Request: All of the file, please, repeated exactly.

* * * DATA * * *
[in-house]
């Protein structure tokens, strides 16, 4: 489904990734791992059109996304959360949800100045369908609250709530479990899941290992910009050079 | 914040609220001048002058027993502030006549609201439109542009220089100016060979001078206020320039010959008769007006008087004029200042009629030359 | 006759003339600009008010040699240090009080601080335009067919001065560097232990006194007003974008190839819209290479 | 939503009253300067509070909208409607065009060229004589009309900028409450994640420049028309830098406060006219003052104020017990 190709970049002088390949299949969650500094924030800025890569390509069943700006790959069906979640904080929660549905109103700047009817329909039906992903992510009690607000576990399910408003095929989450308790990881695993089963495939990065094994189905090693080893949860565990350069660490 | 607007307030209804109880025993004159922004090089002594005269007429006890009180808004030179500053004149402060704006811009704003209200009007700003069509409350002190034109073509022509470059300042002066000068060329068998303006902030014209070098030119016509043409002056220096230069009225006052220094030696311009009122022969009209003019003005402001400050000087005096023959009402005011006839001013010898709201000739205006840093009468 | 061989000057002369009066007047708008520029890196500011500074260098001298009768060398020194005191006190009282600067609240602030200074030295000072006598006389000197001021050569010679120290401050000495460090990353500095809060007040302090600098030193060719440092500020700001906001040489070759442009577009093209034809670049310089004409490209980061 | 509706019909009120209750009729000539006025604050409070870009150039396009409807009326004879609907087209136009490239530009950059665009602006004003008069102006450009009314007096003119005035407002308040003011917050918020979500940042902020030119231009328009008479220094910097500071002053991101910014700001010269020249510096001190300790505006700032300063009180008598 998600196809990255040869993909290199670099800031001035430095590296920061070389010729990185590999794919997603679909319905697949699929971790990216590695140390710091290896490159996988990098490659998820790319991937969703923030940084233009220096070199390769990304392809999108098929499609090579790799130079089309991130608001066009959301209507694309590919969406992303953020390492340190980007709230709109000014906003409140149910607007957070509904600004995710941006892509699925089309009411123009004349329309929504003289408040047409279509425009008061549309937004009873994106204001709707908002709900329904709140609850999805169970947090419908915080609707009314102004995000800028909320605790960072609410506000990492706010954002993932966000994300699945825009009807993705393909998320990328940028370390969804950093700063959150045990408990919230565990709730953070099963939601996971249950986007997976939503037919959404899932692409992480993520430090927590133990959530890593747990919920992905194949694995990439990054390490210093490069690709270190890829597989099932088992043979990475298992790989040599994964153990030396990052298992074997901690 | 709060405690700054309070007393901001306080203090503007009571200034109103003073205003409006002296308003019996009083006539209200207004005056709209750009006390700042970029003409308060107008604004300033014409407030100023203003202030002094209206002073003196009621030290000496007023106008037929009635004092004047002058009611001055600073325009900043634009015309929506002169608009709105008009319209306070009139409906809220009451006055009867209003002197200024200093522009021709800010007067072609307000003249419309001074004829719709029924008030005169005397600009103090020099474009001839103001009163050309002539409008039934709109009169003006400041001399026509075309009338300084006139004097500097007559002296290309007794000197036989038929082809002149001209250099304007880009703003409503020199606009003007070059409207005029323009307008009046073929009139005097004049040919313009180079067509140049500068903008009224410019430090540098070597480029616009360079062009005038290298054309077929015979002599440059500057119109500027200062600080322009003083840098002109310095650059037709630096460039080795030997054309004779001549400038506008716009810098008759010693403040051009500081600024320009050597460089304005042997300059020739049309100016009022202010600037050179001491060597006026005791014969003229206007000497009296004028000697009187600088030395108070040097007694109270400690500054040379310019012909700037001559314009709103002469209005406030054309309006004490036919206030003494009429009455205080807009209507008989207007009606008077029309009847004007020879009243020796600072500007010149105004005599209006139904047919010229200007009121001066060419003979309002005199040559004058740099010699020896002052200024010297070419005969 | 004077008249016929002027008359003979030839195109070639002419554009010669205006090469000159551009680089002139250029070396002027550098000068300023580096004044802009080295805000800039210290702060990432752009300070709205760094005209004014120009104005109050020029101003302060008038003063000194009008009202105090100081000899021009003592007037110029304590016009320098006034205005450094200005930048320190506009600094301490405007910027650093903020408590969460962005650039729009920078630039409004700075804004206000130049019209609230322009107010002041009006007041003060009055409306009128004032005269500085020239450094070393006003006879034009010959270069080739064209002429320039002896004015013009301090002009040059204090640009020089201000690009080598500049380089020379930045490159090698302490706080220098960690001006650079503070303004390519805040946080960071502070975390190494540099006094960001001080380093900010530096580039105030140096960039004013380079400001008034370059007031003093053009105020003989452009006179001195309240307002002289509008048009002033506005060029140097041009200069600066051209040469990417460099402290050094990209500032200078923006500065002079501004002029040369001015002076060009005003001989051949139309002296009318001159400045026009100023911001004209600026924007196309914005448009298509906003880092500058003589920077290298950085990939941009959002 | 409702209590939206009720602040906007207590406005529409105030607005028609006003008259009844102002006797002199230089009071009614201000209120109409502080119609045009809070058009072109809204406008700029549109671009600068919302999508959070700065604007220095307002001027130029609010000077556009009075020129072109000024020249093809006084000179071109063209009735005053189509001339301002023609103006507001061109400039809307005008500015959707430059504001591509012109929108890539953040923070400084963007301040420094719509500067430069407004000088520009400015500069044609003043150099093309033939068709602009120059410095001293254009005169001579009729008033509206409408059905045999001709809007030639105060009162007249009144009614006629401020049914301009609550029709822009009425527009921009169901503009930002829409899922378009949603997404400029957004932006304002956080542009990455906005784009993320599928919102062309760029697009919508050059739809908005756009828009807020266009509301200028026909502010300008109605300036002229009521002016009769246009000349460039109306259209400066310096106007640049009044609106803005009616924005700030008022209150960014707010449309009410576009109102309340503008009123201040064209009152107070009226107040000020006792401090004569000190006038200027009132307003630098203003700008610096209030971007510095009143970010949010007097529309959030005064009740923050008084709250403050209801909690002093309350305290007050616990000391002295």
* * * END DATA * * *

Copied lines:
[in-house]
């Protein structure tokens, strides 16, 4: 489904990734791992059109996304959360949800100045369908609250709530479990899941290992910009050079 | 914040609220001048002058027993502030006549609201439109542009220089100016060979001078206020320039010959008769007006008087004029200042009629030359 | 006759003339600009008010040699240090009080601080335009067919001065560097232990006194007003974008190839819209290479 | 939503009253300067509070909208409607065009060229004589009309900028409450994640420049028309830098406060006219003052104020017990 190709970049002088390949299949969650500094924030800025890569390509069943700006790959069906979640904080929660549905109103700047009817329909039906992903992510009690607000576990399910408003095929989450308790990881695993089963495939990065094994189905090693080893949860565990350069660490 | 607007307030209804109880025993004159922004090089002594005269007429006890009180808004030179500053004149402060704006811009704003209200009007700003069509409350002190034109073509022509470059300042002066000068060329068998303006902030014209070098030119016509043409002056220096230069009225006052220094030696311009009122022969009209003019003005402001400050000087005096023959009402005011006839001013010898709201000739205006840093009468 | 061989000057002369009066007047708008520029890196500011500074260098001298009768060398020194005191006190009282600067609240602030200074030295000072006598006389000197001021050569010679120290401050000495460090990353500095809060007040302090600098030193060719440092500020700001906001040489070759442009577009093209034809670049310089004409490209980061 | 509706019909009120209750009729000539006025604050409070870009150039396009409807009326004879609907087209136009490239530009950059665009602006004003008069102006450009009314007096003119005035407002308040003011917050918020979500940042902020030119231009328009008479220094910097500071002053991101910014700001010269020249510096001190300790505006700032300063009180008598 998600196809990255040869993909290199670099800031001035430095590296920061070389010729990185590999794919997603679909319905697949699929971790990216590695140390710091290896490159996988990098490659998820790319991937969703923030940084233009220096070199390769990304392809999108098929499609090579790799130079089309991130608001066009959301209507694309590919969406992303953020390492340190980007709230709109000014906003409140149910607007957070509904600004995710941006892509699925089309009411123009004349329309929504003289408040047409279509425009008061549309937004009873994106204001709707908002709900329904709140609850999805169970947090419908915080609707009314102004995000800028909320605790960072609410506000990492706010954002993932966000994300699945825009009807993705393909998320990328940028370390969804950093700063959150045990408990919230565990709730953070099963939601996971249950986007997976939503037919959404899932692409992480993520430090927590133990959530890593747990919920992905194949694995990439990054390490210093490069690709270190890829597989099932088992043979990475298992790989040599994964153990030396990052298992074997901690 | 709060405690700054309070007393901001306080203090503007009571200034109103003073205003409006002296308003019996009083006539209200207004005056709209750009006390700042970029003409308060107008604004300033014409407030100023203003202030002094209206002073003196009621030290000496007023106008037929009635004092004047002058009611001055600073325009900043634009015309929506002169608009709105008009319209306070009139409906809220009451006055009867209003002197200024200093522009021709800010007067072609307000003249419309001074004829719709029924008030005169005397600009103090020099474009001839103001009163050309002539409008039934709109009169003006400041001399026509075309009338300084006139004097500097007559002296290309007794000197036989038929082809002149001209250099304007880009703003409503020199606009003007070059409207005029323009307008009046073929009139005097004049040919313009180079067509140049500068903008009224410019430090540098070597480029616009360079062009005038290298054309077929015979002599440059500057119109500027200062600080322009003083840098002109310095650059037709630096460039080795030997054309004779001549400038506008716009810098008759010693403040051009500081600024320009050597460089304005042997300059020739049309100016009022202010600037050179001491060597006026005791014969003229206007000497009296004028000697009187600088030395108070040097007694109270400690500054040379310019012909700037001559314009709103002469209005406030054309309006004490036919206030003494009429009455205080807009209507008989207007009606008077029309009847004007020879009243020796600072500007010149105004005599209006139904047919010229200007009121001066060419003979309002005199040559004058740099010699020896002052200024010297070419005969 | 004077008249016929002027008359003979030839195109070639002419554009010669205006090469000159551009680089002139250029070396002027550098000068300023580096004044802009080295805000800039210290702060990432752009300070709205760094005209004014120009104005109050020029101003302060008038003063000194009008009202105090100081000899021009003592007037110029304590016009320098006034205005450094200005930048320190506009600094301490405007910027650093903020408590969460962005650039729009920078630039409004700075804004206000130049019209609230322009107010002041009006007041003060009055409306009128004032005269500085020239450094070393006003006879034009010959270069080739064209002429320039002896004015013009301090002009040059204090640009020089201000690009080598500049380089020379930045490159090698302490706080220098960690001006650079503070303004390519805040946080960071502070975390190494540099006094960001001080380093900010530096580039105030140096960039004013380079400001008034370059007031003093053009105020003989452009006179001195309240307002002289509008048009002033506005060029140097041009200069600066051209040469990417460099402290050094990209500032200078923006500065002079501004002029040369001015002076060009005003001989051949139309002296009318001159400045026009100023911001004209600026924007196309914005448009298509906003880092500058003589920077290298950085990939941009959002 | 409702209590939206009720602040906007207590406005529409105030607005028609006003008259009844102002006797002199230089009071009614201000209120109409502080119609045009809070058009072109809204406008700029549109671009600068919302999508959070700065604007220095307002001027130029609010000077556009009075020129072109000024020249093809006084000179071109063209009735005053189509001339301002023609103006507001061109400039809307005008500015959707430059504001591509012109929108890539953040923070400084963007301040420094719509500067430069407004000088520009400015500069044609003043150099093309033939068709602009120059410095001293254009005169001579009729008033509206409408059905045999001709809007030639105060009162007249009144009614006629401020049914301009609550029709822009009425527009921009169901503009930002829409899922378009949603997404400029957004932006304002956080542009990455906005784009993320599928919102062309760029697009919508050059739809908005756009828009807020266009509301200028026909502010300008109605300036002229009521002016009769246009000349460039109306259209400066310096106007640049009044609106803005009616924005700030008022209150960014707010449309009410576009109102309340503008009123201040064209009152107070009226107040000020006792401090004569000190006038200027009132307003630098203003700008610096209030971007510095009143970010949010007097529309959030005064009740923050008084709250403050209801909690002093309350305290007050616990000391002295």